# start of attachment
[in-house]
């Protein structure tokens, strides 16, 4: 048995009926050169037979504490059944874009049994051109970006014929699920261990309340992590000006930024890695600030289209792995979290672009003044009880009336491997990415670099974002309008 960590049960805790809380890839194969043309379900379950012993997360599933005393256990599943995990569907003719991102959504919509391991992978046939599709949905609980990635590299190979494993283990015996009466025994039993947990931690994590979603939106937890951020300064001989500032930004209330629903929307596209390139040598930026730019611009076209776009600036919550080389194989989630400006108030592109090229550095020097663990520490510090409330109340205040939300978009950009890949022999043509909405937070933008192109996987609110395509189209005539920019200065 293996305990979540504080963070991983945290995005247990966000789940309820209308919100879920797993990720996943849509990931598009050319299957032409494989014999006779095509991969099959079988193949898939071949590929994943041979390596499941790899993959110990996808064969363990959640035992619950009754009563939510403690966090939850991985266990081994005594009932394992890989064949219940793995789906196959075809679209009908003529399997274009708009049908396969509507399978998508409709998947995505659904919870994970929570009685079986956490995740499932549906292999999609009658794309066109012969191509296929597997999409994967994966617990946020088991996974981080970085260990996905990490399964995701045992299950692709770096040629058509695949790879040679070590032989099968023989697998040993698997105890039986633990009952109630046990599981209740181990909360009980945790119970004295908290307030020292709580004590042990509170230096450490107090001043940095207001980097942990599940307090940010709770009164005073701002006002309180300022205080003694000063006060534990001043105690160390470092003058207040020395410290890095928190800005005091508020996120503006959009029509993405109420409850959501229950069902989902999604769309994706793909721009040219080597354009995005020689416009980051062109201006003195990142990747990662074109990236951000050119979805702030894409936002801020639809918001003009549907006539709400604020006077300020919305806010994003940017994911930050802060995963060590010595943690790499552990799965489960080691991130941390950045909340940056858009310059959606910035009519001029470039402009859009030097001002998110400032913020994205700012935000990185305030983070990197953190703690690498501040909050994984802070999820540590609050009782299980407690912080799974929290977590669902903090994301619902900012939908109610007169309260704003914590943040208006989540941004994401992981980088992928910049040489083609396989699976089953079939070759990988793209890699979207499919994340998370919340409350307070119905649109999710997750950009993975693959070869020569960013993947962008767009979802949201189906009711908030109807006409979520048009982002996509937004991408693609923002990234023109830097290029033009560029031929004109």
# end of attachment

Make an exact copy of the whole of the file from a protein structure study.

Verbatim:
[in-house]
């Protein structure tokens, strides 16, 4: 048995009926050169037979504490059944874009049994051109970006014929699920261990309340992590000006930024890695600030289209792995979290672009003044009880009336491997990415670099974002309008 960590049960805790809380890839194969043309379900379950012993997360599933005393256990599943995990569907003719991102959504919509391991992978046939599709949905609980990635590299190979494993283990015996009466025994039993947990931690994590979603939106937890951020300064001989500032930004209330629903929307596209390139040598930026730019611009076209776009600036919550080389194989989630400006108030592109090229550095020097663990520490510090409330109340205040939300978009950009890949022999043509909405937070933008192109996987609110395509189209005539920019200065 293996305990979540504080963070991983945290995005247990966000789940309820209308919100879920797993990720996943849509990931598009050319299957032409494989014999006779095509991969099959079988193949898939071949590929994943041979390596499941790899993959110990996808064969363990959640035992619950009754009563939510403690966090939850991985266990081994005594009932394992890989064949219940793995789906196959075809679209009908003529399997274009708009049908396969509507399978998508409709998947995505659904919870994970929570009685079986956490995740499932549906292999999609009658794309066109012969191509296929597997999409994967994966617990946020088991996974981080970085260990996905990490399964995701045992299950692709770096040629058509695949790879040679070590032989099968023989697998040993698997105890039986633990009952109630046990599981209740181990909360009980945790119970004295908290307030020292709580004590042990509170230096450490107090001043940095207001980097942990599940307090940010709770009164005073701002006002309180300022205080003694000063006060534990001043105690160390470092003058207040020395410290890095928190800005005091508020996120503006959009029509993405109420409850959501229950069902989902999604769309994706793909721009040219080597354009995005020689416009980051062109201006003195990142990747990662074109990236951000050119979805702030894409936002801020639809918001003009549907006539709400604020006077300020919305806010994003940017994911930050802060995963060590010595943690790499552990799965489960080691991130941390950045909340940056858009310059959606910035009519001029470039402009859009030097001002998110400032913020994205700012935000990185305030983070990197953190703690690498501040909050994984802070999820540590609050009782299980407690912080799974929290977590669902903090994301619902900012939908109610007169309260704003914590943040208006989540941004994401992981980088992928910049040489083609396989699976089953079939070759990988793209890699979207499919994340998370919340409350307070119905649109999710997750950009993975693959070869020569960013993947962008767009979802949201189906009711908030109807006409979520048009982002996509937004991408693609923002990234023109830097290029033009560029031929004109």